Getting this Straight: Decriminalising Gay Sex is an Idea Whose Time has Come

Getting this Straight: Decriminalising Gay Sex is an Idea Whose Time has Come

India in respect to the world order on LGBT legilsation

Karan Singh looks at the medievalism of the criminalisation of gay sex, and grounds his argument for the reversal of the Supreme Court judgment in India’s long history of social reforms.

Karan Singh is the founder and CEO of N-Sight Consulting. He is an alumnus of the University of Oxford and the London School of Economics (LSE), the Indian Institute of Management (IIM), Bangalore and The World Bank Institute.

Twitter: @KSingh_India

On 11 December 2013, the Supreme Court of India overturned the 2 July 2009 Delhi High Court judgment decriminalising gay sex between consenting adults, bringing with it an avalanche of emotions, ranging from disappointment and betrayal to satisfaction and relief, from people who waited for the verdict but for diametrically opposite reasons. The subsequent political and media discourse was as much rooted in the religious beliefs, political climate and social conservatism as in human rights, personal freedoms, liberty and equality, and public health. Perhaps the sense of anticipation surrounding the verdict would not have heightened, or reached stratospheric proportions, had the apex court of the land itself not raised the bar, and with it people’s expectations, by delivering progressive judgments in the past. But as it turned out, the court, in its wisdom, lobbed the ball, as it were, into Parliament’s court, leaving it to the latter to take a view on suitably amending Section 377 of the Indian Penal Code, which is a 19th century relic of the British colonial era.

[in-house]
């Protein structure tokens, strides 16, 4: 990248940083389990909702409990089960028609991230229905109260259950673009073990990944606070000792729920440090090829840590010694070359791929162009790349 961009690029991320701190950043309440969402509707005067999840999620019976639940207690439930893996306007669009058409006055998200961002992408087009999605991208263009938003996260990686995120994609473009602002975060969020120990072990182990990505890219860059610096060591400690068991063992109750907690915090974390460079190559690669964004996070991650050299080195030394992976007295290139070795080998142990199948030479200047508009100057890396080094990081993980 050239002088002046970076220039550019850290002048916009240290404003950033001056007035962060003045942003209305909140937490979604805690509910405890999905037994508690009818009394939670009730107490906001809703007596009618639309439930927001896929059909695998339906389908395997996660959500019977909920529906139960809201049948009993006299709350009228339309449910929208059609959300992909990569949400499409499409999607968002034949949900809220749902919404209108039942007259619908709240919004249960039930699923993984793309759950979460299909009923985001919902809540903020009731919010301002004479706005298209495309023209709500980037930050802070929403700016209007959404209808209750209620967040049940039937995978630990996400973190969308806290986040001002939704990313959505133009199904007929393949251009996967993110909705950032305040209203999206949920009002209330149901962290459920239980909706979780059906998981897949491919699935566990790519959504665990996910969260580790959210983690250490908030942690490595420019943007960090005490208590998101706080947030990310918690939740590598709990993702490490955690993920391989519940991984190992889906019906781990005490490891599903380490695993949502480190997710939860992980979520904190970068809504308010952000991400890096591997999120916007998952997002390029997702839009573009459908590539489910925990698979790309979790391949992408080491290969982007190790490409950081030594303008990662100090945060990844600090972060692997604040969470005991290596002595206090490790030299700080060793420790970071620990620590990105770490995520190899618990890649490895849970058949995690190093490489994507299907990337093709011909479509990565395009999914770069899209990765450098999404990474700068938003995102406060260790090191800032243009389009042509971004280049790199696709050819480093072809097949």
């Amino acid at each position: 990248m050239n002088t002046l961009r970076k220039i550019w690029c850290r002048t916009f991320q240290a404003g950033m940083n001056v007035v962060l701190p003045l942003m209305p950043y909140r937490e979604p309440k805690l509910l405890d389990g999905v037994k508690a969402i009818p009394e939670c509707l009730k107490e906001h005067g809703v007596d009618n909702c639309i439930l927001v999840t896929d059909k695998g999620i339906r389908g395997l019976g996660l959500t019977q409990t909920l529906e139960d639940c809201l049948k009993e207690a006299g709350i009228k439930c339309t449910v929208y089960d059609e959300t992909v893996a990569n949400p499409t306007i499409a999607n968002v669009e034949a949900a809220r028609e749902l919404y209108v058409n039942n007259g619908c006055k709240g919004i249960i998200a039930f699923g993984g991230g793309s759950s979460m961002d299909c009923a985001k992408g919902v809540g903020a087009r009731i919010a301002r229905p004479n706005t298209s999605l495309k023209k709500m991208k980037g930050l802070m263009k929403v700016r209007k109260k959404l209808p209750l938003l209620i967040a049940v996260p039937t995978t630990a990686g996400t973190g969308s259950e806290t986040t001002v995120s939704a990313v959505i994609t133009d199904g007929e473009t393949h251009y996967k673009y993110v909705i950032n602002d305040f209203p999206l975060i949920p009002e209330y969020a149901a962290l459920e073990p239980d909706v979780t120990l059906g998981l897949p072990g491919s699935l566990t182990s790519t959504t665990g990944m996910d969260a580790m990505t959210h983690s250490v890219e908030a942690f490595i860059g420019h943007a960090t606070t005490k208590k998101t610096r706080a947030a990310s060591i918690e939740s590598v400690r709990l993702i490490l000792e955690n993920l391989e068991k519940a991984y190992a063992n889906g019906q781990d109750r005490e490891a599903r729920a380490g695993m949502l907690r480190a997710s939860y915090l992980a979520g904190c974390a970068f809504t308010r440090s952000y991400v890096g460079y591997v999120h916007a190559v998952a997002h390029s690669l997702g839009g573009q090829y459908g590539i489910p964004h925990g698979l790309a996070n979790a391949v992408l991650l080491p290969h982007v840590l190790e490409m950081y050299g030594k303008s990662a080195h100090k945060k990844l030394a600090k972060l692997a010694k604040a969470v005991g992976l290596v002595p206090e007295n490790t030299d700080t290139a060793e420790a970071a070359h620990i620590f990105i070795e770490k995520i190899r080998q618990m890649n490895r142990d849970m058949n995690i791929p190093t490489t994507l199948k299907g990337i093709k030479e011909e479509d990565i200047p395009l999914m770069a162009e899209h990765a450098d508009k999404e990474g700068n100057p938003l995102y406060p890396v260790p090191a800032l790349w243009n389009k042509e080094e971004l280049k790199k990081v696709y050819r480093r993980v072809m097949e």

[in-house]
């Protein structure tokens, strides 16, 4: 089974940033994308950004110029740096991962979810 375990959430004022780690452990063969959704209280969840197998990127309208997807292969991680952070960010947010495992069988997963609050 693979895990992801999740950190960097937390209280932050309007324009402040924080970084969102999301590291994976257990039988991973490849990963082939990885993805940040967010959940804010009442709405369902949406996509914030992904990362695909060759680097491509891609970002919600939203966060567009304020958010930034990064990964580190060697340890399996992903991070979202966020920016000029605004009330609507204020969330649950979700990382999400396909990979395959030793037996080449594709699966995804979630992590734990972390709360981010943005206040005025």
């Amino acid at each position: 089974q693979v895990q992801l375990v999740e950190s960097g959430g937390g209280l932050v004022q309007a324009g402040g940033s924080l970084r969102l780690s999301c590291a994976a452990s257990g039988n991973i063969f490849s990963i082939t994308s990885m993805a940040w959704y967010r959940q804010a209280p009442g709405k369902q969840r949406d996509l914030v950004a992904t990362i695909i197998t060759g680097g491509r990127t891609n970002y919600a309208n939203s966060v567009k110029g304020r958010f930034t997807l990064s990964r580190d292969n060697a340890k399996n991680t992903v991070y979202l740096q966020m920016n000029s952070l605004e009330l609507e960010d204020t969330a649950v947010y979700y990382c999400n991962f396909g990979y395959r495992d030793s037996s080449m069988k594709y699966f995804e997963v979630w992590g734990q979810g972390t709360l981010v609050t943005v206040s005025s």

A reading of the relevant portion of the text of the Supreme Court judgment, though helps one to understand the position of the two-judge Bench, which, to my mind, did not want to be accused of judicial overreach or activism. It reads: “After the adoption of the IPC in 1950, around 30 amendments have been made to the statute, the most recent being in 2013 which specifically deals with sexual offences, a category to which Section 377 IPC belongs. The 172nd Law Commission Report specifically recommended deletion of that section and the issue has repeatedly come up for debate. However, the Legislature has chosen not to amend the law or revisit it. This shows that Parliament, which is undisputedly the representative body of the people of India has not thought it proper to delete the provision.” However, the sense of disappointment in the LGBT community stems from the fact that the limited question before the Supreme Court was whether gay sex between consenting adults should be deemed a criminal offence under Section 377 of the IPC, punishable with up to life in prison. In the instant case, other issues confronting the LGBT community, such as legitimising a gay marriage, as has been done in some countries where the discourse has gone beyond the criminality or otherwise of gay sex, were not under consideration. Also, for the Supreme Court to dismiss the LGBT community as a minuscule fraction of India’s population was a travesty of justice.